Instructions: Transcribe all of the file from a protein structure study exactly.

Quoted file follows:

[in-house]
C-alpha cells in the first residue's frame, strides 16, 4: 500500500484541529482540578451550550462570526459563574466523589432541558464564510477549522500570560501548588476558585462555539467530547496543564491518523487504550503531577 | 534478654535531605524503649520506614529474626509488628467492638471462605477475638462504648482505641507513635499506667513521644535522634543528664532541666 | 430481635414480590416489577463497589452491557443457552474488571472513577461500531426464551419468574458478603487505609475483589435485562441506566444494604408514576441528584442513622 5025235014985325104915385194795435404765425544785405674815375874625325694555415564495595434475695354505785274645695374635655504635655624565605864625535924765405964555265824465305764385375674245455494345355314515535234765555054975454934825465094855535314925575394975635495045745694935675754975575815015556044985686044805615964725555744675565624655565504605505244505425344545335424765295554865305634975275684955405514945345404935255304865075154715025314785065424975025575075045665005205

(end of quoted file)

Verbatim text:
[in-house]
C-alpha cells in the first residue's frame, strides 16, 4: 500500500484541529482540578451550550462570526459563574466523589432541558464564510477549522500570560501548588476558585462555539467530547496543564491518523487504550503531577 | 534478654535531605524503649520506614529474626509488628467492638471462605477475638462504648482505641507513635499506667513521644535522634543528664532541666 | 430481635414480590416489577463497589452491557443457552474488571472513577461500531426464551419468574458478603487505609475483589435485562441506566444494604408514576441528584442513622 5025235014985325104915385194795435404765425544785405674815375874625325694555415564495595434475695354505785274645695374635655504635655624565605864625535924765405964555265824465305764385375674245455494345355314515535234765555054975454934825465094855535314925575394975635495045745694935675754975575815015556044985686044805615964725555744675565624655565504605505244505425344545335424765295554865305634975275684955405514945345404935255304865075154715025314785065424975025575075045665005205